Salt Mechanics Primer for Near-Salt and Sub-Salt Deepwater Gulf of Mexico Field Developments

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Description

The Gulf of Mexico (GoM) is the most active deepwater region in the world and provides some of the greatest challenges in scope and opportunity for the oil and gas industry. The complex geologic settings and significant water and reservoir depths necessitate high development costs, in addition to requiring innovating technology. The investment costs are substantial: because of the extreme water depths (up to 8000 feet) and considerable reservoir depths (to 30,000 feet below mudline), the cost of drilling a single well can be upwards of 50 to 100 million dollars. Central, therefore, to successful economic exploitation are developments with ... continued below

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67 pages

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FOSSUM, ARLO F. & FREDRICH, JOANNE T. July 1, 2002.

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This report is part of the collection entitled: Office of Scientific & Technical Information Technical Reports and was provided by UNT Libraries Government Documents Department to Digital Library, a digital repository hosted by the UNT Libraries. It has been viewed 25 times . More information about this report can be viewed below.

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  • Sandia National Laboratories
    Publisher Info: Sandia National Labs., Albuquerque, NM, and Livermore, CA (United States)
    Place of Publication: Albuquerque, New Mexico

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Description

The Gulf of Mexico (GoM) is the most active deepwater region in the world and provides some of the greatest challenges in scope and opportunity for the oil and gas industry. The complex geologic settings and significant water and reservoir depths necessitate high development costs, in addition to requiring innovating technology. The investment costs are substantial: because of the extreme water depths (up to 8000 feet) and considerable reservoir depths (to 30,000 feet below mudline), the cost of drilling a single well can be upwards of 50 to 100 million dollars. Central, therefore, to successful economic exploitation are developments with a minimum number of wells combined with a well service lifetime of twenty to thirty years. Many of the wells that are planned for the most significant developments will penetrate thick salt formations, and the combined drilling costs for these fields are estimated in the tens of billions of dollars. In May 2001, Sandia National Laboratories initiated a Joint Industry Project focused on the identification, quantification, and mitigation of potential well integrity issues associated with sub-salt and near-salt deepwater GoM reservoirs. The project is jointly funded by the DOE (Natural Gas and Oil Technology Partnership) and nine oil companies (BHP Billiton Petroleum, BP, ChevronTexaco, Conoco, ExxonMobil, Halliburton, Kerr-McGee, Phillips Petroleum, and Shell). This report provides an assessment of the state of the art of salt mechanics, and identifies potential well integrity issues relevant to deepwater GoM field developments. Salt deformation is discussed and a deformation mechanism map is provided for salt. A bounding steady-state strain rate contour map is constructed for deepwater GoM field developments, and the critical issue of constraint in the subsurface, and resultant necessity for numerical analyses is discussed.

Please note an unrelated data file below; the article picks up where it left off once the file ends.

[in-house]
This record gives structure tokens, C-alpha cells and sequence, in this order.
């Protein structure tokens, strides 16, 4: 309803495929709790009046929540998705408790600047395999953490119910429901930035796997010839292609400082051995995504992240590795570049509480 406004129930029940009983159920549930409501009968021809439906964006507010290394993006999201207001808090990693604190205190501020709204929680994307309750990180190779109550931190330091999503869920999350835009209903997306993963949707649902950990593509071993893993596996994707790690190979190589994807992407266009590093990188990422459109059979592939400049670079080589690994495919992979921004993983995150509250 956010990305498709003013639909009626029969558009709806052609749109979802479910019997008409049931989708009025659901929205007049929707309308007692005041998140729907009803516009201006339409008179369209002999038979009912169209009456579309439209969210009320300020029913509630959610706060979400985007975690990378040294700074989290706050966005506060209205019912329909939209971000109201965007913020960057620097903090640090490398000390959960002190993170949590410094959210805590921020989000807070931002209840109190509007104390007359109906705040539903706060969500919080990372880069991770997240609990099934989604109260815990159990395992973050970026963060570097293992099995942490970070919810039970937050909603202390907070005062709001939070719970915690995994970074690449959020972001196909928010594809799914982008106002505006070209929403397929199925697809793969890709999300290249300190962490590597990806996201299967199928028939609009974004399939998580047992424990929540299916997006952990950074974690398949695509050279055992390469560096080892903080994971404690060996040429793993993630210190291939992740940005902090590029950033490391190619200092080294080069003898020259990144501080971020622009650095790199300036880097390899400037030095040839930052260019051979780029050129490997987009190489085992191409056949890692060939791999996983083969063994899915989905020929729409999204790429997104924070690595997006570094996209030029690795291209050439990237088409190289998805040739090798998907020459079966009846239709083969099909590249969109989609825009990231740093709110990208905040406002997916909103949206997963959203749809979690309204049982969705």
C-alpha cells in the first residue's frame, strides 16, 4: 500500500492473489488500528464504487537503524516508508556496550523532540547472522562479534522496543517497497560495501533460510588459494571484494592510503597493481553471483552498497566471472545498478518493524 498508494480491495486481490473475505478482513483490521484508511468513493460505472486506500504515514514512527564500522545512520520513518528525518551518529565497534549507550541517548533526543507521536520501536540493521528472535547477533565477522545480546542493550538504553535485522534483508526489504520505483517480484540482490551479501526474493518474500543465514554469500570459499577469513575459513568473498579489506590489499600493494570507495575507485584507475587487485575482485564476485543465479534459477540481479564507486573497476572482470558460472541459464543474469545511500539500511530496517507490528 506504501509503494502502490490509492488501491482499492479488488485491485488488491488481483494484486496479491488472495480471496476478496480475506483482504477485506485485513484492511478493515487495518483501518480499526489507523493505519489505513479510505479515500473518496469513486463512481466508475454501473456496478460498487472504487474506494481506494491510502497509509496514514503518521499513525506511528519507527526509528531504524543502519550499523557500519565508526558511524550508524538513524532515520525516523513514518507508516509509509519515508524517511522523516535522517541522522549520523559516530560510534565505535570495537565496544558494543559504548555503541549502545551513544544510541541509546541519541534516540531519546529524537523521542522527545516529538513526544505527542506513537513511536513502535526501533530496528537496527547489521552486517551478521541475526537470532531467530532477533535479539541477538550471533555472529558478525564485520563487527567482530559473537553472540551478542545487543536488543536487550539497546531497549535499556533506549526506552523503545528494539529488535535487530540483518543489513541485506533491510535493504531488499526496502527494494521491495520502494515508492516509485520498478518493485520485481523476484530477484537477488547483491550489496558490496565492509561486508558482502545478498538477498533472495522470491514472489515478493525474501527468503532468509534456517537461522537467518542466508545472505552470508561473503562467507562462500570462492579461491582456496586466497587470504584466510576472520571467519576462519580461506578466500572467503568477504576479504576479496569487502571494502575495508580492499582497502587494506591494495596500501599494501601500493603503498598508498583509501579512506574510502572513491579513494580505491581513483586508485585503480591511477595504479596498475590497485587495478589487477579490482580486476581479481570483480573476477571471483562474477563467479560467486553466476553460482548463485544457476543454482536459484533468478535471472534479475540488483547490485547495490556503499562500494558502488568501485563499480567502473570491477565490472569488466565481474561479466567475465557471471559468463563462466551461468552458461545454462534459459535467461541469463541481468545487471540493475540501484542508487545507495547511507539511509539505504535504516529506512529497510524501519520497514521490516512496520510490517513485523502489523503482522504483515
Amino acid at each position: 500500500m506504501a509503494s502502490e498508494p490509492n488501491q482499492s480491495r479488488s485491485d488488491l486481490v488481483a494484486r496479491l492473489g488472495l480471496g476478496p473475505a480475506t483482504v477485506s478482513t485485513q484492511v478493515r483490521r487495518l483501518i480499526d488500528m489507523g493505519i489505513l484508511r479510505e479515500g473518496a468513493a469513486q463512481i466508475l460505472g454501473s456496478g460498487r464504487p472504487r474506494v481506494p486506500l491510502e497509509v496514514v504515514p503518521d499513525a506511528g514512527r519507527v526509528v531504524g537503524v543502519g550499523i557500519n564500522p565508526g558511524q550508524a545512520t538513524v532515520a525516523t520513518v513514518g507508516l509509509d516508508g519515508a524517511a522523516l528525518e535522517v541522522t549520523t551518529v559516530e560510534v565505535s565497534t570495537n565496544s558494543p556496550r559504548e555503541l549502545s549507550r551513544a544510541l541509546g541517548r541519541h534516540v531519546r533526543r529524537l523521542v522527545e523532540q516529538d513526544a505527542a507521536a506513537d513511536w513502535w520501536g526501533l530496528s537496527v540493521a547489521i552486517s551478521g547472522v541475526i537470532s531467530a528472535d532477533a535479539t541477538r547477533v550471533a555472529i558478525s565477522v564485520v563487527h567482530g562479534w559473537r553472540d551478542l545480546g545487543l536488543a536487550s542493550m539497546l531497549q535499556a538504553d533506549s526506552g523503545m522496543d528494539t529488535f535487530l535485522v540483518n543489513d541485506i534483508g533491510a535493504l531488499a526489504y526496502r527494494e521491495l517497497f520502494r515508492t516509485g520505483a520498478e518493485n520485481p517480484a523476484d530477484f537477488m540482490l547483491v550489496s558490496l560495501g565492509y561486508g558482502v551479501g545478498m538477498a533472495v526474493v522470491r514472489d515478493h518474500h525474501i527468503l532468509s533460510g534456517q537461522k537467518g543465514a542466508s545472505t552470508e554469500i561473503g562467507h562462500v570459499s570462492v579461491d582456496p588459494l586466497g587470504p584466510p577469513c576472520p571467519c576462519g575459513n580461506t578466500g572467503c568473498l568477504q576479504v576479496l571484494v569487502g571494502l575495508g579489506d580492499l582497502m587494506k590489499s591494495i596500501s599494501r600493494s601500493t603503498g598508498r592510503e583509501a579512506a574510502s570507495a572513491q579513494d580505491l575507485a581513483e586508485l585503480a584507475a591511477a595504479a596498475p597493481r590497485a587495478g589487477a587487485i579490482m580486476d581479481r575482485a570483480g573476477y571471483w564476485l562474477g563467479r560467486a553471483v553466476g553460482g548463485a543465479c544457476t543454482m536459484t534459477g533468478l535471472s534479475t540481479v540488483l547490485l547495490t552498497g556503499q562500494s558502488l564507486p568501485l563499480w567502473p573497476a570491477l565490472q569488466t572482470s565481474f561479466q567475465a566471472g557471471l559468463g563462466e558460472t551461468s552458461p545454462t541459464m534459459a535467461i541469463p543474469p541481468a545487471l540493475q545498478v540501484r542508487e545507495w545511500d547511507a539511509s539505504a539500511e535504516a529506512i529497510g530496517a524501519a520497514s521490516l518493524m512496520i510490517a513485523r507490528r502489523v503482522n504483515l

Physical Description

67 pages

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  • Other Information: PBD: 1 Jul 2002

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  • Report No.: SAND2002-2063
  • Grant Number: AC04-94AL85000
  • DOI: 10.2172/801384 | External Link
  • Office of Scientific & Technical Information Report Number: 801384
  • Archival Resource Key: ark:/67531/metadc735573

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  • July 1, 2002

Added to The UNT Digital Library

  • Oct. 19, 2015, 7:39 p.m.

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  • April 12, 2016, 2:51 p.m.

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FOSSUM, ARLO F. & FREDRICH, JOANNE T. Salt Mechanics Primer for Near-Salt and Sub-Salt Deepwater Gulf of Mexico Field Developments, report, July 1, 2002; Albuquerque, New Mexico. (digital.library.unt.edu/ark:/67531/metadc735573/: accessed October 16, 2018), University of North Texas Libraries, Digital Library, digital.library.unt.edu; crediting UNT Libraries Government Documents Department.